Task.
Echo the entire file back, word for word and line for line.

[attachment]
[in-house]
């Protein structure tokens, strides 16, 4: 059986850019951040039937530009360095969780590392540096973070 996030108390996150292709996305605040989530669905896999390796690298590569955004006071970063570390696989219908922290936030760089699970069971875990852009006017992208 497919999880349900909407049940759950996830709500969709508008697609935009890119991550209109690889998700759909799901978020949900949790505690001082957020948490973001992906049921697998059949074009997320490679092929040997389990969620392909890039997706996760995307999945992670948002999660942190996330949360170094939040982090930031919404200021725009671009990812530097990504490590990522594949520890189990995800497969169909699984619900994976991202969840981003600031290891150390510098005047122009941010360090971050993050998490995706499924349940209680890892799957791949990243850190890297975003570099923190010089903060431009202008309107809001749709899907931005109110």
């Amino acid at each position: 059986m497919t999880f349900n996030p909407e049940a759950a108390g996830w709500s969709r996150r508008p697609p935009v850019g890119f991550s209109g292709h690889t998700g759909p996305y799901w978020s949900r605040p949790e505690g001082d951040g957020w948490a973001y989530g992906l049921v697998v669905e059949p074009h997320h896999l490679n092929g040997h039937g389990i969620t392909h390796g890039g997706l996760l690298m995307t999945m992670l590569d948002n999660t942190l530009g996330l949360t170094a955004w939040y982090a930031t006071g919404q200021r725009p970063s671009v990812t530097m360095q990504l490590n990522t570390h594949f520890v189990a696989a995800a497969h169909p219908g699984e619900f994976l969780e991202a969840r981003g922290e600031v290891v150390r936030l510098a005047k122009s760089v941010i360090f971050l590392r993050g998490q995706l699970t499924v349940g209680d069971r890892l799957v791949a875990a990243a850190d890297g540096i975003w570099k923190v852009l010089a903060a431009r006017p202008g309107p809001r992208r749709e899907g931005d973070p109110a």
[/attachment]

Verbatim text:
[in-house]
């Protein structure tokens, strides 16, 4: 059986850019951040039937530009360095969780590392540096973070 996030108390996150292709996305605040989530669905896999390796690298590569955004006071970063570390696989219908922290936030760089699970069971875990852009006017992208 497919999880349900909407049940759950996830709500969709508008697609935009890119991550209109690889998700759909799901978020949900949790505690001082957020948490973001992906049921697998059949074009997320490679092929040997389990969620392909890039997706996760995307999945992670948002999660942190996330949360170094939040982090930031919404200021725009671009990812530097990504490590990522594949520890189990995800497969169909699984619900994976991202969840981003600031290891150390510098005047122009941010360090971050993050998490995706499924349940209680890892799957791949990243850190890297975003570099923190010089903060431009202008309107809001749709899907931005109110």
């Amino acid at each position: 059986m497919t999880f349900n996030p909407e049940a759950a108390g996830w709500s969709r996150r508008p697609p935009v850019g890119f991550s209109g292709h690889t998700g759909p996305y799901w978020s949900r605040p949790e505690g001082d951040g957020w948490a973001y989530g992906l049921v697998v669905e059949p074009h997320h896999l490679n092929g040997h039937g389990i969620t392909h390796g890039g997706l996760l690298m995307t999945m992670l590569d948002n999660t942190l530009g996330l949360t170094a955004w939040y982090a930031t006071g919404q200021r725009p970063s671009v990812t530097m360095q990504l490590n990522t570390h594949f520890v189990a696989a995800a497969h169909p219908g699984e619900f994976l969780e991202a969840r981003g922290e600031v290891v150390r936030l510098a005047k122009s760089v941010i360090f971050l590392r993050g998490q995706l699970t499924v349940g209680d069971r890892l799957v791949a875990a990243a850190d890297g540096i975003w570099k923190v852009l010089a903060a431009r006017p202008g309107p809001r992208r749709e899907g931005d973070p109110a």